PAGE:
Of course there are many systems for modelling processes. These fall under the category of process algebras. The key examples are $\pi$-calculus, CCS, ACP and CSP.
Process calculi have basic mechanisms for specifying process behaviour including: sending and receiving of messages (synchronously or asynchronously), creating parallel processes, nondeterministic choice between behaviours, and the replication of processes. Although the calculi are small in terms of the number of constructs, they are very expressive and a vast amount of research has gone into studying their properties.
The $\pi$-calculus differs from the others in that it allows, in essence, processes to be passed as first class values. It actually allows channel names to be passed around as first class values, enabling changes in the dynamic topology. This is probably the calculus you want because it offers the greatest dynamicity.
CSP (communicating sequential processes) is a little odd, when seen from a perspective of modelling molecules. It does have plenty of backing theory and tool support. (Invented by C. A. R. Hoare.)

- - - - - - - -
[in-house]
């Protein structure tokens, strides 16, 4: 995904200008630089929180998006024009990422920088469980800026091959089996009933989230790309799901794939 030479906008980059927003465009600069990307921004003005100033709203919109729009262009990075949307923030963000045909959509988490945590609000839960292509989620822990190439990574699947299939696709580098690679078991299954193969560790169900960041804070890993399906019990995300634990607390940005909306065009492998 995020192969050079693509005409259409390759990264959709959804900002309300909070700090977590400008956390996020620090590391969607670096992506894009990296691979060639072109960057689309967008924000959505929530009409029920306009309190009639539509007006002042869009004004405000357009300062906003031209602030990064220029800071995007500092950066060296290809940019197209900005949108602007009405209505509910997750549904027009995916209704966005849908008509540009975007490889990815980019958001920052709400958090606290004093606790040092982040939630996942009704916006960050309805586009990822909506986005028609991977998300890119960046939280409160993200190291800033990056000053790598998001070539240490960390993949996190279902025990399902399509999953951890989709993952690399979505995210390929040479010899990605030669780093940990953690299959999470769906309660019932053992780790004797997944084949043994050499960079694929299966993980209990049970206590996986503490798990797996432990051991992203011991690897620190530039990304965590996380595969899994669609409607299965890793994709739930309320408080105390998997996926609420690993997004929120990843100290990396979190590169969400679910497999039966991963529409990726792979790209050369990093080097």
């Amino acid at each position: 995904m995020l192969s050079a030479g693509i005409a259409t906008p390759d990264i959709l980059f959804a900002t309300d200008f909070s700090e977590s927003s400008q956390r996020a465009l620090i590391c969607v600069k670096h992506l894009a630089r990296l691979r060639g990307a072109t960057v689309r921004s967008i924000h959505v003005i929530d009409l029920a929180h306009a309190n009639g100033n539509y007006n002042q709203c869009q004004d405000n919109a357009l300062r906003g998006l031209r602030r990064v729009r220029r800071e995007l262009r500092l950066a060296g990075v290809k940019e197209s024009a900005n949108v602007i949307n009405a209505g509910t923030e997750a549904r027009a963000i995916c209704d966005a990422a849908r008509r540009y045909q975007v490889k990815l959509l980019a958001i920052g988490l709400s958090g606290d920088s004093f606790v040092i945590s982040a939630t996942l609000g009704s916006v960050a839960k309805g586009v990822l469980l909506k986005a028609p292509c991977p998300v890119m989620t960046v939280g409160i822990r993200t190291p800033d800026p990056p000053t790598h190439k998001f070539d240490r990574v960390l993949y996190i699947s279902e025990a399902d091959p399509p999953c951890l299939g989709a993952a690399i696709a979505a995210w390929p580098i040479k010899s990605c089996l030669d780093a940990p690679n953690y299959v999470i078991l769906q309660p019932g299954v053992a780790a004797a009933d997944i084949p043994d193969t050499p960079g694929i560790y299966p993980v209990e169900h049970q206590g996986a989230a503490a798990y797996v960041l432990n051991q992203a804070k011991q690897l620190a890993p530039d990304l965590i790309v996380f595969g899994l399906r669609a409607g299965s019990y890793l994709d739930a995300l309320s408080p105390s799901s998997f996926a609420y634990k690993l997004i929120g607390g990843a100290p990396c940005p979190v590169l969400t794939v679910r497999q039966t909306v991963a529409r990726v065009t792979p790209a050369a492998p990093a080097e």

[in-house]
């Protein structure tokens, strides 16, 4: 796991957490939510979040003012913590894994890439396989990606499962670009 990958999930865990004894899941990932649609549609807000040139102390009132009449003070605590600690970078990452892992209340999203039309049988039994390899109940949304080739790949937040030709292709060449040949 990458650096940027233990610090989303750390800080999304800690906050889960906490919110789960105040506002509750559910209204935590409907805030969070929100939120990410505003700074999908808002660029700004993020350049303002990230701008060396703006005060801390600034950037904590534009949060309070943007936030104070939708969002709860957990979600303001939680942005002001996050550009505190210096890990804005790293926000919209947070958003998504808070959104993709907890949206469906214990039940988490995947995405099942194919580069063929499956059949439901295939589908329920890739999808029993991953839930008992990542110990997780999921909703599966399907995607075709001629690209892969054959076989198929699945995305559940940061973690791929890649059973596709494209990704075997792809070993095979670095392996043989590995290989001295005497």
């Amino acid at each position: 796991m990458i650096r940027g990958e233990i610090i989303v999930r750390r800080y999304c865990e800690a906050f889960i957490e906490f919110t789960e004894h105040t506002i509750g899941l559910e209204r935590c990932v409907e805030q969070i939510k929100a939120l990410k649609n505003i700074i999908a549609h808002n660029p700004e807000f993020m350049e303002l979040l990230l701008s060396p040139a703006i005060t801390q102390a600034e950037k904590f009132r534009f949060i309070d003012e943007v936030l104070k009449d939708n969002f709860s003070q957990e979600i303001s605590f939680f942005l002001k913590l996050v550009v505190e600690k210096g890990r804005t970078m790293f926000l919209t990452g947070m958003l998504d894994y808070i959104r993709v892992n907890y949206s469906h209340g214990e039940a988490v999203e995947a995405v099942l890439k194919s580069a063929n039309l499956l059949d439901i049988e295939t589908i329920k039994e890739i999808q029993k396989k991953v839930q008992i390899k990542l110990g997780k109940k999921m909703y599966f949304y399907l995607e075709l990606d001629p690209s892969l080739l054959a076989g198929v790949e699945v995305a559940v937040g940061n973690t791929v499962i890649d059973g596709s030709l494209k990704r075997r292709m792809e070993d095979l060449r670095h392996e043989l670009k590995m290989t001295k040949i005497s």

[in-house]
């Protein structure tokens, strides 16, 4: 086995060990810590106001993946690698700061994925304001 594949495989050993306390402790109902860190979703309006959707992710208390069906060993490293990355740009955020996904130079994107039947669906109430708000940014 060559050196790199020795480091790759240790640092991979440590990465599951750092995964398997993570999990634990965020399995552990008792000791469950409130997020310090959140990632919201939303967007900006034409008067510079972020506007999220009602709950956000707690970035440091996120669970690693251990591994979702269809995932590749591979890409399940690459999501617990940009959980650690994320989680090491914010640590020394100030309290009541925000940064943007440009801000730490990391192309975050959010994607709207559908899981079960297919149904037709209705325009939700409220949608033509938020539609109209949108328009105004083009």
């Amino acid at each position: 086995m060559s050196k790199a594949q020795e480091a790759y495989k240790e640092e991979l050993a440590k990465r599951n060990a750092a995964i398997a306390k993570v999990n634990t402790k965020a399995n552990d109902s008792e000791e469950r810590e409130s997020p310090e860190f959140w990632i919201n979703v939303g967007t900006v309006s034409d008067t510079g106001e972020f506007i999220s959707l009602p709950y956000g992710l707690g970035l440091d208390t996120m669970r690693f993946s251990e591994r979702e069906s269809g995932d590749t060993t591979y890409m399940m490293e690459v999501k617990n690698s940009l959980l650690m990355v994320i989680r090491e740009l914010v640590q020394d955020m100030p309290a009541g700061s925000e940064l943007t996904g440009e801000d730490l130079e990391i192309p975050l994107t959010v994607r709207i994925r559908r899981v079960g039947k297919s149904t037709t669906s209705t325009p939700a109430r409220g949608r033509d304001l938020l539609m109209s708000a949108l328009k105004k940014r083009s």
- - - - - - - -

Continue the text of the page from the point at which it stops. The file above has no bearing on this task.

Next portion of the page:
CCS and ACP have less dynamicity than the $\pi$-calculus, but they are much easier to analyse and simulate. A solid toolset called $\mu$CRL (and $\mu$CRL2) are available for ACP. Similar tools are sure to exist for CCS.
I'd start examining the related work (see below) and then find which of the modelling formalisms suit what you are looking for.
There has in fact been quite a lot of work modelling chemical reactions and biological processes using process algebra.
Probably the best place to look is Luca Cardelli's publication list. His whole line of research on BioComputing has probably 30 papers on the topic. This talk gives an overview of much of his work. This one is slightly more formal, though reading the papers is really the only way to see the details.
One approach that directly models chemical processes is CHAM (the chemical abstract machine). The key ingredient here is a solution of molecules and membranes. There are heating and cooling rules for rearranging the molecules and for removing junk. These rules are reversible. Finally there reaction rules which model reactions. In contrast to process algebras, CHAM models are not so worried about the syntax of processes, so you can invent your own representation of the molecules.
Rewrite logic as realised in the toolset Maude offers another more or less direct approach to specifying such reactions. One need only specify the rewrite rules, the handing of the "soup" is automatic. The toolset would enable the simulation and analysis of (smallish) chemical reactions. A probabilistic variant of Maude also exists.